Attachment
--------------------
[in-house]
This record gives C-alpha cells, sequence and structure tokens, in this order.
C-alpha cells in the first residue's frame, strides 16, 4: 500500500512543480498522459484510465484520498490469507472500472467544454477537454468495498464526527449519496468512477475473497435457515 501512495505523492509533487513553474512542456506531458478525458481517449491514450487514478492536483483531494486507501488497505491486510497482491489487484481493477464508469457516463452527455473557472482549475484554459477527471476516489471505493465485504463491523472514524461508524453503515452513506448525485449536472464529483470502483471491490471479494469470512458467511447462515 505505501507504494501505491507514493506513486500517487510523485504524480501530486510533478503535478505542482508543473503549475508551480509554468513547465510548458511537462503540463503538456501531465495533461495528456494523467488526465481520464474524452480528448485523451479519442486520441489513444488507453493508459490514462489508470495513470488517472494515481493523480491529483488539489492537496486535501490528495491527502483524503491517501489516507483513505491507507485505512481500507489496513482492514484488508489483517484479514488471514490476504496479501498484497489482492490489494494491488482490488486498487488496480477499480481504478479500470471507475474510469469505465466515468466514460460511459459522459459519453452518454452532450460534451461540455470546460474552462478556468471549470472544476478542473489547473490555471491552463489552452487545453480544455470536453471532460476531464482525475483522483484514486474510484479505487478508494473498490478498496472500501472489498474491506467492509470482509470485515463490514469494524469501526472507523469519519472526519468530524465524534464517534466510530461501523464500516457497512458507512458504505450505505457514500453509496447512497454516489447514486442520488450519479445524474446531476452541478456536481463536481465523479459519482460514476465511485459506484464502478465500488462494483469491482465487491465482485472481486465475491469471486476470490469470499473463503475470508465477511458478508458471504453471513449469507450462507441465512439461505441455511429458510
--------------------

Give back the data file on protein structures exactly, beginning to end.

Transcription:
[in-house]
This record gives C-alpha cells, sequence and structure tokens, in this order.
C-alpha cells in the first residue's frame, strides 16, 4: 500500500512543480498522459484510465484520498490469507472500472467544454477537454468495498464526527449519496468512477475473497435457515 501512495505523492509533487513553474512542456506531458478525458481517449491514450487514478492536483483531494486507501488497505491486510497482491489487484481493477464508469457516463452527455473557472482549475484554459477527471476516489471505493465485504463491523472514524461508524453503515452513506448525485449536472464529483470502483471491490471479494469470512458467511447462515 505505501507504494501505491507514493506513486500517487510523485504524480501530486510533478503535478505542482508543473503549475508551480509554468513547465510548458511537462503540463503538456501531465495533461495528456494523467488526465481520464474524452480528448485523451479519442486520441489513444488507453493508459490514462489508470495513470488517472494515481493523480491529483488539489492537496486535501490528495491527502483524503491517501489516507483513505491507507485505512481500507489496513482492514484488508489483517484479514488471514490476504496479501498484497489482492490489494494491488482490488486498487488496480477499480481504478479500470471507475474510469469505465466515468466514460460511459459522459459519453452518454452532450460534451461540455470546460474552462478556468471549470472544476478542473489547473490555471491552463489552452487545453480544455470536453471532460476531464482525475483522483484514486474510484479505487478508494473498490478498496472500501472489498474491506467492509470482509470485515463490514469494524469501526472507523469519519472526519468530524465524534464517534466510530461501523464500516457497512458507512458504505450505505457514500453509496447512497454516489447514486442520488450519479445524474446531476452541478456536481463536481465523479459519482460514476465511485459506484464502478465500488462494483469491482465487491465482485472481486465475491469471486476470490469470499473463503475470508465477511458478508458471504453471513449469507450462507441465512439461505441455511429458510